It's all here in Amy Beach's century-old Piano Concerto in C Sharp minor: forty-foot wells of grief, waves of piano-orchestra contention, ragings against the night, and more than a few bows to great Johannes. Plunge into this river and you will emerge so wet with angst you'll have a doomed love affair. But let's not go overboard. This concerto is not a great work by Dvořákian or Brahmsian standards. However, it will take you deep into the vale of late Romanticism. Joanne Polk, fresh from her stellar three volume series of Beach's solo piano works, attacks this work with undiluted passion. Her Scherzo, every bit as wry as Beach intended, never slips into burlesque. Beach claimed that the struggle and affirmation at the finale is autobiographical. Of course it is! Aren't all romantic concertos about the individual asserting herself against powerful orchestrations? Speaking of the orchestra, Paul Goodwin's conducting of the English Chamber Orchestra is solid and professional. His style is muscular: lean when it must be and pumped up during the more effusive moments.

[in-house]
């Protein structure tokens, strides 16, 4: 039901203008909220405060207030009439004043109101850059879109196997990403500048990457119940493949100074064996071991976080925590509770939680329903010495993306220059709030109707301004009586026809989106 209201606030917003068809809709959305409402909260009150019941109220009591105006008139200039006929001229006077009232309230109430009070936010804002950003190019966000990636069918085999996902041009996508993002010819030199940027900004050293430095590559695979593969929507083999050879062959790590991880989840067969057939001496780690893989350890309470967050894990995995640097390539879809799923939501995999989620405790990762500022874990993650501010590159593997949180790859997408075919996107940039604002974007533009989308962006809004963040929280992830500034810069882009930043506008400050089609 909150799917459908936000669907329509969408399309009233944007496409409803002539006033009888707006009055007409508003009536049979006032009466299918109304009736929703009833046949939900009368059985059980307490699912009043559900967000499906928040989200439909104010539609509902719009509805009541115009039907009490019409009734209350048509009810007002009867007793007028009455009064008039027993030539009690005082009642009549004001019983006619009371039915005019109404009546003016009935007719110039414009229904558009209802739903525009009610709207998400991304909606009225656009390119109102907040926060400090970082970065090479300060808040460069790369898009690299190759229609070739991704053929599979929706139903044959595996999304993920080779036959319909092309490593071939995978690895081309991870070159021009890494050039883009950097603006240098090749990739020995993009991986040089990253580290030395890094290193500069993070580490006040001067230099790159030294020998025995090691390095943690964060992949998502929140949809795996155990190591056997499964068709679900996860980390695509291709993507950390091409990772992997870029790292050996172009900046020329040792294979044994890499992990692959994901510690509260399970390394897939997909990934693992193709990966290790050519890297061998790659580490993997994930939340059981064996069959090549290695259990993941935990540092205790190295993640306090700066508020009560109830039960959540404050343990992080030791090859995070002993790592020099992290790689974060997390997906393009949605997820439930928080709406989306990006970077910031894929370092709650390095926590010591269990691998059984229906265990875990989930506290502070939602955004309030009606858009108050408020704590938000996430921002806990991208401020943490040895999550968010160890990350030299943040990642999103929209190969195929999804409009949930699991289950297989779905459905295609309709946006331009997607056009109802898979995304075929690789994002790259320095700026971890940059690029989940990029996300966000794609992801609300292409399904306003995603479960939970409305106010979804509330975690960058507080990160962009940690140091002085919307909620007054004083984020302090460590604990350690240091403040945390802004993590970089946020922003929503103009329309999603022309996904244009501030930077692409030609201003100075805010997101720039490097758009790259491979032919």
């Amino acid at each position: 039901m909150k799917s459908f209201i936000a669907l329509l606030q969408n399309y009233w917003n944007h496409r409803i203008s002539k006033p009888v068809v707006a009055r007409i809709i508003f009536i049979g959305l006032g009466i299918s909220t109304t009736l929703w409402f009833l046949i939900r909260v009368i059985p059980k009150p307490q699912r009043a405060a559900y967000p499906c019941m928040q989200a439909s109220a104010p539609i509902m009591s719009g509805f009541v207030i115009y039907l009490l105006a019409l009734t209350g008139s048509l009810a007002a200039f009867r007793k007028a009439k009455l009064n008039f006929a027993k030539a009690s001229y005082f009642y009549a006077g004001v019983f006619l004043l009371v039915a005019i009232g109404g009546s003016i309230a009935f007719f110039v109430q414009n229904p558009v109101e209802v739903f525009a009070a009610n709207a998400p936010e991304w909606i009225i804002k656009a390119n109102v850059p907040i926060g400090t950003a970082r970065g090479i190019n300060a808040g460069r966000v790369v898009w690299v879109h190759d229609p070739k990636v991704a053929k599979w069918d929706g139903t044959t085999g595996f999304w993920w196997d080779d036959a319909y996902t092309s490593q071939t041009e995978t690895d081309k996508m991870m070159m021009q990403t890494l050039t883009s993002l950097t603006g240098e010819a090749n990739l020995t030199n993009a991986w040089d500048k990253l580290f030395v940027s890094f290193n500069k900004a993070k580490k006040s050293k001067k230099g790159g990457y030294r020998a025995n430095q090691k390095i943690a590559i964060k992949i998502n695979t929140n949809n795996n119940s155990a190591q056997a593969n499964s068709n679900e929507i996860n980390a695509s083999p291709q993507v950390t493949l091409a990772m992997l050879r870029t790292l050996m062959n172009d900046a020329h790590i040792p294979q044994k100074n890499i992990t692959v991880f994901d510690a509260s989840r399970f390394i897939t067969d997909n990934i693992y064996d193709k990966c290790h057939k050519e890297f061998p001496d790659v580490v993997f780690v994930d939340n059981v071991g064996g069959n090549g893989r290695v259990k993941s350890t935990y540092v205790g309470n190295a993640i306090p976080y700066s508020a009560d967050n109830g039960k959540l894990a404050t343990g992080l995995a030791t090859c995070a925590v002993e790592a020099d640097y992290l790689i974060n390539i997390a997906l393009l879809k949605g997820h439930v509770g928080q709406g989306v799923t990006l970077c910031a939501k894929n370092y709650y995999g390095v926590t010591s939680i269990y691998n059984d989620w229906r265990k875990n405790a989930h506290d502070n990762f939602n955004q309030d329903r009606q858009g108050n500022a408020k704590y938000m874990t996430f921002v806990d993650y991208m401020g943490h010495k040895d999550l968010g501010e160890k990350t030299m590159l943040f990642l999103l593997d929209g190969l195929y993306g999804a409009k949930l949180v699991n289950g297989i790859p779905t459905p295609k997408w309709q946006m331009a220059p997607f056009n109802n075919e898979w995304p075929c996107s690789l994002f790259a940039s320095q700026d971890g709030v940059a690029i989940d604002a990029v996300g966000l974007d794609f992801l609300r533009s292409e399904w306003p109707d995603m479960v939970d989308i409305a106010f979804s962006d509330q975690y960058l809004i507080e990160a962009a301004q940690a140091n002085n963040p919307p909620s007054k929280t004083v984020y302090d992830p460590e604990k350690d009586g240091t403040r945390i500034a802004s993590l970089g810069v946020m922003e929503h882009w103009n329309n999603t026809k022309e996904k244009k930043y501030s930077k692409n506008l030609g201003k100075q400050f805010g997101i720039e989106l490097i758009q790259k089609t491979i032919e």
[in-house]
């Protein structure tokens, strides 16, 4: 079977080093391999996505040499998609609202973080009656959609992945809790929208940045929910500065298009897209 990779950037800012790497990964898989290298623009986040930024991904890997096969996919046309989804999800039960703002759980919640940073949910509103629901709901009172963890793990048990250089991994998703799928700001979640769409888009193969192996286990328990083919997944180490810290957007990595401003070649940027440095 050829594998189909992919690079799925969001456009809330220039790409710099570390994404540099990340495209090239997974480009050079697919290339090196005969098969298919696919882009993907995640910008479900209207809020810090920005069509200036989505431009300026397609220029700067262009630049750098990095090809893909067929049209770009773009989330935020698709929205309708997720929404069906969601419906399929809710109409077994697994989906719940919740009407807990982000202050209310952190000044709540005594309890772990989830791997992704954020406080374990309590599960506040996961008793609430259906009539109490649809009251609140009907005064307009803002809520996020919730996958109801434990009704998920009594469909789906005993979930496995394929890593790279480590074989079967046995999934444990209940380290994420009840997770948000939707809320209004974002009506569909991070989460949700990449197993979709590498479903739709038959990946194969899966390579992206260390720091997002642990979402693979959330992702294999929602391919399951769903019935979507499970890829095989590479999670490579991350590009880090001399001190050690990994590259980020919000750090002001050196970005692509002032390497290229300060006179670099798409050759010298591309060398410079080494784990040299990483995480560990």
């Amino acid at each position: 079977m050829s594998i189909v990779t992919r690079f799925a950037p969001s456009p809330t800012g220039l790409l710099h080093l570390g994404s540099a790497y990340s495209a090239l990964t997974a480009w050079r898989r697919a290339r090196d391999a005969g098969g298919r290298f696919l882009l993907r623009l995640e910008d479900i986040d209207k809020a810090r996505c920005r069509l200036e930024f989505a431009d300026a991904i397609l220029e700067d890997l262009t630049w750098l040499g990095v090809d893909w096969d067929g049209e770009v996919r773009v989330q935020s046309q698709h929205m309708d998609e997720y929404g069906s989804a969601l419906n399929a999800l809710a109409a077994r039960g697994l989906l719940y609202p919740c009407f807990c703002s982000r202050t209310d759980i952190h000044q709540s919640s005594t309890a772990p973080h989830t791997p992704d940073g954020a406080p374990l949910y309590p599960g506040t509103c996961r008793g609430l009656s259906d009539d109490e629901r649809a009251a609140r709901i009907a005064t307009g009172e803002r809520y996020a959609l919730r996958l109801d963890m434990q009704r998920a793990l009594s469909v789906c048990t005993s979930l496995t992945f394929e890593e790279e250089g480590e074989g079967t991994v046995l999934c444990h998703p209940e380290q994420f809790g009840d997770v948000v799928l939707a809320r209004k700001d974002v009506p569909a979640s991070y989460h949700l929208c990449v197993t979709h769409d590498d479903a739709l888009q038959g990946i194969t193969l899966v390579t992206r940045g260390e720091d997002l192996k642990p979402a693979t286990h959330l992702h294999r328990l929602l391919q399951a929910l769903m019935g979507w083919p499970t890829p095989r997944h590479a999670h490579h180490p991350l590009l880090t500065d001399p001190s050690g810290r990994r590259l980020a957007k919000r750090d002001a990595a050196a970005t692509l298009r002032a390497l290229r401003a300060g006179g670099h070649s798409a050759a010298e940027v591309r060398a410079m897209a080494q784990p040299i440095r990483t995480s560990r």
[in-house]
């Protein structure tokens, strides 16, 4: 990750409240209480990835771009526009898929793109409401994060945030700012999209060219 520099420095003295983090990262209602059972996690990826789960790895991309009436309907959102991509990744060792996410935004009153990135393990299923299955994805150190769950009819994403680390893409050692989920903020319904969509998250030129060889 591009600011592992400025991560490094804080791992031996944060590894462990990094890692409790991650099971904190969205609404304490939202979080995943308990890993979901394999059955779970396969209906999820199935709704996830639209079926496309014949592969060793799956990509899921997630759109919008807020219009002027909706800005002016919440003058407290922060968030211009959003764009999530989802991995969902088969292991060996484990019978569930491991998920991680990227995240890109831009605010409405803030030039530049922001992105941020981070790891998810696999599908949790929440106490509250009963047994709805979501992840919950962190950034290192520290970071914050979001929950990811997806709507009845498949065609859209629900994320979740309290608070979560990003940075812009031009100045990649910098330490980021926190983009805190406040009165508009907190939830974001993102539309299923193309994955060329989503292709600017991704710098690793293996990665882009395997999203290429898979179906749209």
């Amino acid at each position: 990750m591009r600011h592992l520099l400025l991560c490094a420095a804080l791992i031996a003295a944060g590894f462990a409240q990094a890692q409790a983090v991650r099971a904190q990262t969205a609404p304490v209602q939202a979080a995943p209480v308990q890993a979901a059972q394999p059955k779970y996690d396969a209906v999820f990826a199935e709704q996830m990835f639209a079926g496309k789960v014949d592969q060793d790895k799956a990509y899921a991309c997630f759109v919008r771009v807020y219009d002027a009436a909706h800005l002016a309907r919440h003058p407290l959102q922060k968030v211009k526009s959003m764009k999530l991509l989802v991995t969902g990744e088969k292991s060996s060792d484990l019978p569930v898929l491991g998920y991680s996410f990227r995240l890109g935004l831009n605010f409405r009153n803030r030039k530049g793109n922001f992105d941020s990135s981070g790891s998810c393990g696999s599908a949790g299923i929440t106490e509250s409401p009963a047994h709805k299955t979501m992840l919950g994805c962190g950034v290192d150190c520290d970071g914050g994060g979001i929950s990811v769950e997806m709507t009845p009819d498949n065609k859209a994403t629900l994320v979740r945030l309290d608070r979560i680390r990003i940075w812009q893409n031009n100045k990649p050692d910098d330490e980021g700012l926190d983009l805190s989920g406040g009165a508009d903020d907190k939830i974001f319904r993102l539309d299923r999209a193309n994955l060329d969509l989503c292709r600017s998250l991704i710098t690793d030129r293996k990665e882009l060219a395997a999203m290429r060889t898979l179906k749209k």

While the Piano Concerto is notable, the Piano Quintet is wondrous. Beach seems more suited to smaller forms – she wrote only one piano concerto – perhaps because the distance to the raw nerve is shorter, unfettered by all those contentions and tuttis. F Sharp minor was another morose key for her, darker even than C Sharp minor. Here Brahms' ghost must have appeared to her in a seance, you can hear the distant wail of his Piano Quintet. Beach was no fool. She knew the quotation would pay off. Her one piano quintet became her most frequently played chamber work. The Lark Quartet works wonders with Polk in this work, giving it ample room to sigh like winds through a white pine forest. Polk's coloration, her contrasts between pianissimo and fortissimo moments, are similar to Sviatoslav Richter's rendition of César Franck's Piano Quintet. Fedoras off to Arabesque Recordings for rescuing these two works against obscurity. They're charmingly excessive. They're pure Americana.
Copyright © 2001, Peter Bates